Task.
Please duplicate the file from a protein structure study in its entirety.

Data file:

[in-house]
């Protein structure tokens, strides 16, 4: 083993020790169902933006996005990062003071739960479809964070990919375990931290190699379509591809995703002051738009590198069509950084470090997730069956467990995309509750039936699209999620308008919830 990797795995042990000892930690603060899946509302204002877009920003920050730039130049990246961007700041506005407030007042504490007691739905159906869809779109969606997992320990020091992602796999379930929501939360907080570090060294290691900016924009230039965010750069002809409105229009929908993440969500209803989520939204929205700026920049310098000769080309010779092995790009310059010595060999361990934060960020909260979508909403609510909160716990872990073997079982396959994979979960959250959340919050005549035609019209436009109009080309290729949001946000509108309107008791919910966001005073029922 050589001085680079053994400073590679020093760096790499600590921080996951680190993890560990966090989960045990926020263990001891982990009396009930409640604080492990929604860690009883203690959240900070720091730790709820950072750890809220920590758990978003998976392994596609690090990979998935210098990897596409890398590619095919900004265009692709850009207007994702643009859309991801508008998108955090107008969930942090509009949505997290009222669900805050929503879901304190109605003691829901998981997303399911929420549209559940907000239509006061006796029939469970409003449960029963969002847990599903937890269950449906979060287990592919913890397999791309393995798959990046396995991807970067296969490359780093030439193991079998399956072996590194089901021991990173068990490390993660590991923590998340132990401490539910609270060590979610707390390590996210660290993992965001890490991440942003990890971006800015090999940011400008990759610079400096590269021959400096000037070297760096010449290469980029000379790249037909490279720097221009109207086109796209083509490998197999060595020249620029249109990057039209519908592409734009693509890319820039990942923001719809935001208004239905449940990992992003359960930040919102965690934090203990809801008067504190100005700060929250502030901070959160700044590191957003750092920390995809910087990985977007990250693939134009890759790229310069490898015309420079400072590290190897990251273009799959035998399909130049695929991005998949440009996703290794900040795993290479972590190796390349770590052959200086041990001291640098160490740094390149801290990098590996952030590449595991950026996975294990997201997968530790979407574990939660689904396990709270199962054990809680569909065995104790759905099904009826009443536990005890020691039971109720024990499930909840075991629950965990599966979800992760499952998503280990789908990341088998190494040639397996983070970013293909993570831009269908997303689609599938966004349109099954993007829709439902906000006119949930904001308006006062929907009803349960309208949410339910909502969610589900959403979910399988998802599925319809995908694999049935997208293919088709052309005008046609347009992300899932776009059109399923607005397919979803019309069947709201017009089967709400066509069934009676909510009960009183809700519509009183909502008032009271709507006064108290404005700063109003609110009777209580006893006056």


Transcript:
[in-house]
């Protein structure tokens, strides 16, 4: 083993020790169902933006996005990062003071739960479809964070990919375990931290190699379509591809995703002051738009590198069509950084470090997730069956467990995309509750039936699209999620308008919830 990797795995042990000892930690603060899946509302204002877009920003920050730039130049990246961007700041506005407030007042504490007691739905159906869809779109969606997992320990020091992602796999379930929501939360907080570090060294290691900016924009230039965010750069002809409105229009929908993440969500209803989520939204929205700026920049310098000769080309010779092995790009310059010595060999361990934060960020909260979508909403609510909160716990872990073997079982396959994979979960959250959340919050005549035609019209436009109009080309290729949001946000509108309107008791919910966001005073029922 050589001085680079053994400073590679020093760096790499600590921080996951680190993890560990966090989960045990926020263990001891982990009396009930409640604080492990929604860690009883203690959240900070720091730790709820950072750890809220920590758990978003998976392994596609690090990979998935210098990897596409890398590619095919900004265009692709850009207007994702643009859309991801508008998108955090107008969930942090509009949505997290009222669900805050929503879901304190109605003691829901998981997303399911929420549209559940907000239509006061006796029939469970409003449960029963969002847990599903937890269950449906979060287990592919913890397999791309393995798959990046396995991807970067296969490359780093030439193991079998399956072996590194089901021991990173068990490390993660590991923590998340132990401490539910609270060590979610707390390590996210660290993992965001890490991440942003990890971006800015090999940011400008990759610079400096590269021959400096000037070297760096010449290469980029000379790249037909490279720097221009109207086109796209083509490998197999060595020249620029249109990057039209519908592409734009693509890319820039990942923001719809935001208004239905449940990992992003359960930040919102965690934090203990809801008067504190100005700060929250502030901070959160700044590191957003750092920390995809910087990985977007990250693939134009890759790229310069490898015309420079400072590290190897990251273009799959035998399909130049695929991005998949440009996703290794900040795993290479972590190796390349770590052959200086041990001291640098160490740094390149801290990098590996952030590449595991950026996975294990997201997968530790979407574990939660689904396990709270199962054990809680569909065995104790759905099904009826009443536990005890020691039971109720024990499930909840075991629950965990599966979800992760499952998503280990789908990341088998190494040639397996983070970013293909993570831009269908997303689609599938966004349109099954993007829709439902906000006119949930904001308006006062929907009803349960309208949410339910909502969610589900959403979910399988998802599925319809995908694999049935997208293919088709052309005008046609347009992300899932776009059109399923607005397919979803019309069947709201017009089967709400066509069934009676909510009960009183809700519509009183909502008032009271709507006064108290404005700063109003609110009777209580006893006056």